Do you ever wonder how many and for how long this has been going on? I never really paid attention to anything other than Hanford before Fukushima came along. I also watched the Umatilla dump site for old munitions and such. Mustard gas from World War 2 still packs a punch all these years later. Makes me wonder what they have been getting away with for all these years.
"Well-behaved women seldom make history." —Laurel Thatcher Ulrich

I am only one, but I am one. I cannot do everything, but I can do something. And I will not let what I cannot do interfere with what I can do. ~Edward Everett Hale
Southern OR

User ID: 1167877
United States
07/13/2011 12:00 AM

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On July 9 in Japan, the news broke that the meat from a meat cow from Minami Soma City was found with radioactive cesium of 2300 becquerels/kg, almost 5 times the provisional safety limit (500 becquerels/kilogram).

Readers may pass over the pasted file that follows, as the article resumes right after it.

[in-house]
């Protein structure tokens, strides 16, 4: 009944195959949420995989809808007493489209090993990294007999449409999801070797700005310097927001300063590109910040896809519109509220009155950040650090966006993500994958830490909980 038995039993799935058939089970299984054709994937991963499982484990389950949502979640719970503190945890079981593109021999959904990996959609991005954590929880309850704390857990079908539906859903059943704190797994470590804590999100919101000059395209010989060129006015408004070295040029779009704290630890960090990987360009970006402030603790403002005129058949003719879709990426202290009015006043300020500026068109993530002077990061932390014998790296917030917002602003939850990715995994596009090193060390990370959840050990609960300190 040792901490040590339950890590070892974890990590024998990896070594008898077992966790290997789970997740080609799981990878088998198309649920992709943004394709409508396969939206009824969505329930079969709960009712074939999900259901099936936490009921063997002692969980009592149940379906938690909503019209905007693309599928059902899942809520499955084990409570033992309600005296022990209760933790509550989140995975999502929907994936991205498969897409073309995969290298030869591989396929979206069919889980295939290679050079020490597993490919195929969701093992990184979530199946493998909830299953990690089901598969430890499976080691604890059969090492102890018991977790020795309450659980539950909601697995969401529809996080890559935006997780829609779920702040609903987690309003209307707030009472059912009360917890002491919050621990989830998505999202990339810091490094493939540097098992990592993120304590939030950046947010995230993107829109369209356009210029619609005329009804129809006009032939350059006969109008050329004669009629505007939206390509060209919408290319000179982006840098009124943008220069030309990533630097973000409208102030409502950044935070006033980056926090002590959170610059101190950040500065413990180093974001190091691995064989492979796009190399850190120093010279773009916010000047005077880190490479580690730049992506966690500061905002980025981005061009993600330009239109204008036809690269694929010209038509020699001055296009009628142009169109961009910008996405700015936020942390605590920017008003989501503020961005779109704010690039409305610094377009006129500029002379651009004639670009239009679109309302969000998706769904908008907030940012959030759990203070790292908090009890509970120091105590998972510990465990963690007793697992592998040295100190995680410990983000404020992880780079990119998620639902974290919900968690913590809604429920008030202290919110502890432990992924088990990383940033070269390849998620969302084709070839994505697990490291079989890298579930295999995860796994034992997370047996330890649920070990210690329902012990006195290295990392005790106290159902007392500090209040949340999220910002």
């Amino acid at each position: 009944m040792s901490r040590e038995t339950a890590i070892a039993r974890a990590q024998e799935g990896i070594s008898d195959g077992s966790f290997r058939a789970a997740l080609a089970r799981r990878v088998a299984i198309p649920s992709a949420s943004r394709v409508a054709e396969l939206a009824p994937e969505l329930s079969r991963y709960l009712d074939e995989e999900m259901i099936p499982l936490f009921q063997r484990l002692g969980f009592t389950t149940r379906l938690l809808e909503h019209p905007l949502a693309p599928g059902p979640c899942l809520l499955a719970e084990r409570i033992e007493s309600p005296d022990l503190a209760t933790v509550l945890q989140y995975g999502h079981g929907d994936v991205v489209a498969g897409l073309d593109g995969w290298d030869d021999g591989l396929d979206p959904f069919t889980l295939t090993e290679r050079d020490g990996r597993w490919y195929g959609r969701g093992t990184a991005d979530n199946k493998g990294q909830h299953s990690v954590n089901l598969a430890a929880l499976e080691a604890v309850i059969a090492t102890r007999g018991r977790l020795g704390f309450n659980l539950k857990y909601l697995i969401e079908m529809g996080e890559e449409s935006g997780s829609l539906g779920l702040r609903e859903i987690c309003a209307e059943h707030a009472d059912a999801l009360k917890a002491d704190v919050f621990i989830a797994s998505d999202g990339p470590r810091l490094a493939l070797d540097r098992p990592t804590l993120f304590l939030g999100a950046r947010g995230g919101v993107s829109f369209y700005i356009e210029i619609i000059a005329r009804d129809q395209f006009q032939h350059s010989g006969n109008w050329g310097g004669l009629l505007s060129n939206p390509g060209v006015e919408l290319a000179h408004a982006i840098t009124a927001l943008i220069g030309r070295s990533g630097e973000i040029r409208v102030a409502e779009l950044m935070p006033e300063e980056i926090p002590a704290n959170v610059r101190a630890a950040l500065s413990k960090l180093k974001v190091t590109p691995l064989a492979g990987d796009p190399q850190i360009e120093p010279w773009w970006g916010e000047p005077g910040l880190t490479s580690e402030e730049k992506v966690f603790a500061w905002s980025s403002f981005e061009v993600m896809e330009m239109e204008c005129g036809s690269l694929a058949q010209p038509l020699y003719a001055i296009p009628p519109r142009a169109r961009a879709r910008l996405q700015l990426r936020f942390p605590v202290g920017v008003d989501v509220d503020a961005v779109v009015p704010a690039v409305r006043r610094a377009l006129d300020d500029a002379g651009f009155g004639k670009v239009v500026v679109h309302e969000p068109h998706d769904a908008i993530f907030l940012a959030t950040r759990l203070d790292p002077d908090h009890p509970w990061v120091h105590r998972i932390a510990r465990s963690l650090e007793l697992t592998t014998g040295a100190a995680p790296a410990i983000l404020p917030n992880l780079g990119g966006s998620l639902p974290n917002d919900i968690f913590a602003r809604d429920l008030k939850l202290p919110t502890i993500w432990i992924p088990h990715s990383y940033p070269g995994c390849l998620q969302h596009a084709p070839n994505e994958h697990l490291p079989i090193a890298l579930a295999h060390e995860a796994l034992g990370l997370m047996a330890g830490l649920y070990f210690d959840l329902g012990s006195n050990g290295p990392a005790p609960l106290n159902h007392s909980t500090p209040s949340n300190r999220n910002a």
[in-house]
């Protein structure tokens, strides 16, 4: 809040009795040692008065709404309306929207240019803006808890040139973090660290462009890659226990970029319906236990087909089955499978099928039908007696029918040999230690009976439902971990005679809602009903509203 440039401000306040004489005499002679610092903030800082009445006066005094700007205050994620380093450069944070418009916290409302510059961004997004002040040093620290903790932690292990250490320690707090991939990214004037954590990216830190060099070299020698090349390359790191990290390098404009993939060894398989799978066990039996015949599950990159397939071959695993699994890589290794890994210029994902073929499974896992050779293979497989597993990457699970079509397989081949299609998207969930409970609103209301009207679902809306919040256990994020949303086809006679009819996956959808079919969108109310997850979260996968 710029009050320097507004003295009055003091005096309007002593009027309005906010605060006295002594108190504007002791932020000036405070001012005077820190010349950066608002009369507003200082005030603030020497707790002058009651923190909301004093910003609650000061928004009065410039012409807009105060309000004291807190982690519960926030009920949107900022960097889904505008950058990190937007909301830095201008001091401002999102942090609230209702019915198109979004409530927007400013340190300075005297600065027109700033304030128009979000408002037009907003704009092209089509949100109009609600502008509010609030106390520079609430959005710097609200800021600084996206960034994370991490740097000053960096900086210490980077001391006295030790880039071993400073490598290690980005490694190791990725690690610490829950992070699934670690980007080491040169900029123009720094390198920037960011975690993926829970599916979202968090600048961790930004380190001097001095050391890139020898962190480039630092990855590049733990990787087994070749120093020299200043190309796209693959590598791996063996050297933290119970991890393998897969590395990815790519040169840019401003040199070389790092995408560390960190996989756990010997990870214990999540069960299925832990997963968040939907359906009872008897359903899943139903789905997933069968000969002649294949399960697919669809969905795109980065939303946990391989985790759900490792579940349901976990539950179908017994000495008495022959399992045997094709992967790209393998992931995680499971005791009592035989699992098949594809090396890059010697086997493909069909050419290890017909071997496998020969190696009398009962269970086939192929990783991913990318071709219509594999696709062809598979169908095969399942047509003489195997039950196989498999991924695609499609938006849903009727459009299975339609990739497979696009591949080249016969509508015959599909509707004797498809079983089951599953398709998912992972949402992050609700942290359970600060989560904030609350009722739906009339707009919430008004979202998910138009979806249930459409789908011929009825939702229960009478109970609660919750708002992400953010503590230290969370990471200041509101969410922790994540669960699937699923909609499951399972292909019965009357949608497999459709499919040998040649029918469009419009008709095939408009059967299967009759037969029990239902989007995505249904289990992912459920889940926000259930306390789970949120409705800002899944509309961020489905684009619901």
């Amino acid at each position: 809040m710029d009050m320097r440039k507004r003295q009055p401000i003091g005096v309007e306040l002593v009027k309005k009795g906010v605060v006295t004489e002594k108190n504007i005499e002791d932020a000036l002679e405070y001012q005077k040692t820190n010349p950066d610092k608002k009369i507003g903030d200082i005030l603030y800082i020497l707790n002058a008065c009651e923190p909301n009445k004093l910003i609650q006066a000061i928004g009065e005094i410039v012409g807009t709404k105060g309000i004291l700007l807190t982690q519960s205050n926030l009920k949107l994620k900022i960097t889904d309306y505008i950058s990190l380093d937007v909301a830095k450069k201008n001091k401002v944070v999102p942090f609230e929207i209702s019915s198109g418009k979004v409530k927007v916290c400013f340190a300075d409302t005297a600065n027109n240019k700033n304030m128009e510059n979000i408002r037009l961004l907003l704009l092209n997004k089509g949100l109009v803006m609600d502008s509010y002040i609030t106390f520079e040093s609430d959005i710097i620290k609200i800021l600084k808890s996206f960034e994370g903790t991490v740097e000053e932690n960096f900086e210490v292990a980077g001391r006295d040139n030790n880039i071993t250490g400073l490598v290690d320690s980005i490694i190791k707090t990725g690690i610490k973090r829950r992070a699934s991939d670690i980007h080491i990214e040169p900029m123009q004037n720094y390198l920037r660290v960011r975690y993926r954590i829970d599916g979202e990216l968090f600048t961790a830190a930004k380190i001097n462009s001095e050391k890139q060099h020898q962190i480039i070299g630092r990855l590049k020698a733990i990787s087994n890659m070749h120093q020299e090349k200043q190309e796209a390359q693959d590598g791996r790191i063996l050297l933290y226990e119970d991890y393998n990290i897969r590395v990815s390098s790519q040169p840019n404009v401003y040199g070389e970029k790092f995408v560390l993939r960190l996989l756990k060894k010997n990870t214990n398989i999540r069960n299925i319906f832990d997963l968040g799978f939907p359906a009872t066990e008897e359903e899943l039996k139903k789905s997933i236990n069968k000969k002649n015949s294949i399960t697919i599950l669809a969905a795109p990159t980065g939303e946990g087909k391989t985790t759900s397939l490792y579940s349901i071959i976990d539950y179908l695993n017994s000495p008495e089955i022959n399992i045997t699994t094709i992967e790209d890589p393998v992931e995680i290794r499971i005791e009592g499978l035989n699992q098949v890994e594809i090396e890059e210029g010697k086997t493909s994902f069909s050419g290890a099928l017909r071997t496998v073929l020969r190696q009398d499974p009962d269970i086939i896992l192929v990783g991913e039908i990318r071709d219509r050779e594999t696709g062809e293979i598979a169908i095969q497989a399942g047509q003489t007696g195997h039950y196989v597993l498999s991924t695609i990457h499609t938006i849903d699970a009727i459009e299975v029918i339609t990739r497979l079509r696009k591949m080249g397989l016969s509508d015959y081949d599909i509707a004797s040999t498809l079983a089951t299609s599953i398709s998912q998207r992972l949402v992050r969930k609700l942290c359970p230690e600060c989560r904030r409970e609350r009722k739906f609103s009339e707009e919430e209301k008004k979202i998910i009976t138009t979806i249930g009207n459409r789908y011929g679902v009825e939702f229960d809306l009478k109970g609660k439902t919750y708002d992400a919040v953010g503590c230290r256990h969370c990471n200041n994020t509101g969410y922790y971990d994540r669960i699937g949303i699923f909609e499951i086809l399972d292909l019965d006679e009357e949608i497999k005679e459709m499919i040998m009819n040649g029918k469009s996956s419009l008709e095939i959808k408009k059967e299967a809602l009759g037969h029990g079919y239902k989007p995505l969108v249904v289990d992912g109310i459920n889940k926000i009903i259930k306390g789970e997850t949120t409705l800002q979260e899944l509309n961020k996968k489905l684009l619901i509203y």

The councilman's post on July 9:

All Fukushima-grown beef that was served in school lunches in Yokohama City was contaminated. The contamination that was checked at the time of shipment from Fukushima Prefecture was only the surface radiation of a live cow, and there was no information as to the contamination after the cow was processed into meat. School children have already ingested this meat.

There was a leak from some school nutritionists of this fact. But the city, the city's Board of Education and the school principals "lied" by saying "food items for school lunches are safe, because they are sold in the market." As the result, elementary school children in Yokohama City have been internally irradiated.